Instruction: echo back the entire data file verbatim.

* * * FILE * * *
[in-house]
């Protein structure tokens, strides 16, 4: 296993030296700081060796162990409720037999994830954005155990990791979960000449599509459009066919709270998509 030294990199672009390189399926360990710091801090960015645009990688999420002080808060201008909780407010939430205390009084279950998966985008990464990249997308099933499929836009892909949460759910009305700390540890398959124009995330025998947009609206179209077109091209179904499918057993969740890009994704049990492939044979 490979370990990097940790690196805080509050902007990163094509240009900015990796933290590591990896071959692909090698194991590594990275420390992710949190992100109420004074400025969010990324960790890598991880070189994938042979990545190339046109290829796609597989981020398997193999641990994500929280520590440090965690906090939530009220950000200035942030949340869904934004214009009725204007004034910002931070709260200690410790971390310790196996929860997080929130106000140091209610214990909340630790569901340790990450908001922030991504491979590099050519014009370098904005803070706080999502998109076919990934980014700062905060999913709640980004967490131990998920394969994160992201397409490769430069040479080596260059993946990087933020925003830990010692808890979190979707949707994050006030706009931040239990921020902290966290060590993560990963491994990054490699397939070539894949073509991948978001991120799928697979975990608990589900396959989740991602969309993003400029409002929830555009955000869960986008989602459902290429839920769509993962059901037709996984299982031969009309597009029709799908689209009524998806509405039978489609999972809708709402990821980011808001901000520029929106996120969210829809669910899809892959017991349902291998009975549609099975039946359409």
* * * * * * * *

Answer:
[in-house]
């Protein structure tokens, strides 16, 4: 296993030296700081060796162990409720037999994830954005155990990791979960000449599509459009066919709270998509 030294990199672009390189399926360990710091801090960015645009990688999420002080808060201008909780407010939430205390009084279950998966985008990464990249997308099933499929836009892909949460759910009305700390540890398959124009995330025998947009609206179209077109091209179904499918057993969740890009994704049990492939044979 490979370990990097940790690196805080509050902007990163094509240009900015990796933290590591990896071959692909090698194991590594990275420390992710949190992100109420004074400025969010990324960790890598991880070189994938042979990545190339046109290829796609597989981020398997193999641990994500929280520590440090965690906090939530009220950000200035942030949340869904934004214009009725204007004034910002931070709260200690410790971390310790196996929860997080929130106000140091209610214990909340630790569901340790990450908001922030991504491979590099050519014009370098904005803070706080999502998109076919990934980014700062905060999913709640980004967490131990998920394969994160992201397409490769430069040479080596260059993946990087933020925003830990010692808890979190979707949707994050006030706009931040239990921020902290966290060590993560990963491994990054490699397939070539894949073509991948978001991120799928697979975990608990589900396959989740991602969309993003400029409002929830555009955000869960986008989602459902290429839920769509993962059901037709996984299982031969009309597009029709799908689209009524998806509405039978489609999972809708709402990821980011808001901000520029929106996120969210829809669910899809892959017991349902291998009975549609099975039946359409």